Tomlinson the Further and Higher Education Act (1992) which

Tomlinson (1996)
stressed the importance of inclusive learning for further education. Other
developments within the further education sector have been accomplished through
legislation such as the Further and Higher Education Act (1992) which
encourages the Further Education Funding Council (FEFC) to take regard of the
requirements of students with disabilities by providing additional funding to
individual colleges. These initiatives require individual institutions to
competitively bid for money to fund provision for students with disabilities.

Tinklin and Hall (1999)
found that the quality of provision for students with disabilities in higher
education depends on attitudes, experience and awareness about disability among
staff and students, rather than the institutional policies alone.

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Hadjikakou &
Hartas, (2008),Although the number of students with a disability attending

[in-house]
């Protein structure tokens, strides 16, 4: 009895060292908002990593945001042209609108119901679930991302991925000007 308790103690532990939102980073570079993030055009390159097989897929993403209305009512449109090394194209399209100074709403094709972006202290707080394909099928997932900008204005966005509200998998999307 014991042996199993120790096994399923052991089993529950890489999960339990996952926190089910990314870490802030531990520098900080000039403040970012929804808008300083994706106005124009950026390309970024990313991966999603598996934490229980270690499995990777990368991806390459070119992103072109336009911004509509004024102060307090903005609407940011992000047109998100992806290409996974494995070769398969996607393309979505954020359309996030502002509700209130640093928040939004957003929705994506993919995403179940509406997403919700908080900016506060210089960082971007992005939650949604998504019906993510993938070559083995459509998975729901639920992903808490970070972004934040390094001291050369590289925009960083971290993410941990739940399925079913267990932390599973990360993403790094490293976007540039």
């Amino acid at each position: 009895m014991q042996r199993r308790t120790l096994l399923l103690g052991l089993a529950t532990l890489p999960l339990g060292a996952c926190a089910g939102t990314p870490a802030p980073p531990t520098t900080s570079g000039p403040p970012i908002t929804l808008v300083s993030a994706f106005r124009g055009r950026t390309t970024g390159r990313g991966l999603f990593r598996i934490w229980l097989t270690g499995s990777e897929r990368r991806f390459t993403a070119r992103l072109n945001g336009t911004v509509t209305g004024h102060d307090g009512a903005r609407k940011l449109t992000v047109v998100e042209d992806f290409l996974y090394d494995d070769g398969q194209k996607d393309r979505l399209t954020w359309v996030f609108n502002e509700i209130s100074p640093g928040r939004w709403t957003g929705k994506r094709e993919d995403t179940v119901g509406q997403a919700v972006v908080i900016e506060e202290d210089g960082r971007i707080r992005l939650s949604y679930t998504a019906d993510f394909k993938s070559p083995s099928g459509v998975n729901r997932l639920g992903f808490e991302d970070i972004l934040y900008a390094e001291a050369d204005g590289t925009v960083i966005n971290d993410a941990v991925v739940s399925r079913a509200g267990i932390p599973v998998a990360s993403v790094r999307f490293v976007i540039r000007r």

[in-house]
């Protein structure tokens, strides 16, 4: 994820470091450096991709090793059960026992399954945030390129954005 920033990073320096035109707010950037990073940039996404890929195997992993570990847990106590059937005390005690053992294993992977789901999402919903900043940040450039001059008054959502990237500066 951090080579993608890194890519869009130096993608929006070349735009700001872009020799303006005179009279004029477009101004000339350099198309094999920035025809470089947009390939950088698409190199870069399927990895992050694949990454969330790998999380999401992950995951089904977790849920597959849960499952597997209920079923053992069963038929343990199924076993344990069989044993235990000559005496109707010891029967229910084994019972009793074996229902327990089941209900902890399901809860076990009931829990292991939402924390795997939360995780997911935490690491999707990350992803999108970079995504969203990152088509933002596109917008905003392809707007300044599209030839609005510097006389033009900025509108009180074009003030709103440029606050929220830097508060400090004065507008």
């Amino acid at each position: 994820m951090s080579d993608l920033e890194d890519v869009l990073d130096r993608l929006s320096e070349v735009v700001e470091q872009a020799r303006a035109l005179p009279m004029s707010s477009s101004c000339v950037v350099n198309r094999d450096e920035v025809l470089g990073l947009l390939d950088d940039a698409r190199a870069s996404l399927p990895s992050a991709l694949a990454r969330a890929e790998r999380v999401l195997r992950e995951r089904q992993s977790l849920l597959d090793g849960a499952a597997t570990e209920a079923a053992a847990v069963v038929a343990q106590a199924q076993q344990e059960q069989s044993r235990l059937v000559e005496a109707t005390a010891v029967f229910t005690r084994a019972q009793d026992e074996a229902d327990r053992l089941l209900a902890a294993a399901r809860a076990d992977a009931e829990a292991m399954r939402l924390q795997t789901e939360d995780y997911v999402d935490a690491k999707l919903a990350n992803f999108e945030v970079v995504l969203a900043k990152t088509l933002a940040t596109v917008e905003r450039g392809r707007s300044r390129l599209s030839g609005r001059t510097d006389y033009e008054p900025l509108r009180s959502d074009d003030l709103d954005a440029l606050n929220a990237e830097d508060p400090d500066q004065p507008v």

higher education institutions is increasing, such students continue toface a
range of barriers in accessing and participating in higher education courses .

Farmer et al. (2002)
pointed out that participation of students with learning difficulties in higher
education should be considered at three levels, namely personal,
organizational/institutional and political/ideological. Personal in terms of providing
counseling services, adapting the curriculum (electronic and other materials),
modifying teaching and other services such as a sign language interpreter or
materials in Braille. Organizational in terms of changing standard
institutional procedures, training staff and modifying the physical environment.
Finally, ideological in terms of debating models of disability and current  policies, striving for equality of
opportunity and supporting students’ access and entitlement to education

Lancaster et al. (2001)
listed diversity, quality of life, reaching out to the community and
ideological and legal obligations as the main incentives for recruiting
students with disabilities in higher education. In this study, a number of Heads
stated that they did not actively recruit students with disabilities although
they ”don’t turn them away when they are registered”. In certain subjects,
such as engineering, it was said that, for safety reasons, students with
disabilities were being discouraged from registering, raising issues regarding
equality of opportunity and participation of students with disability in
education.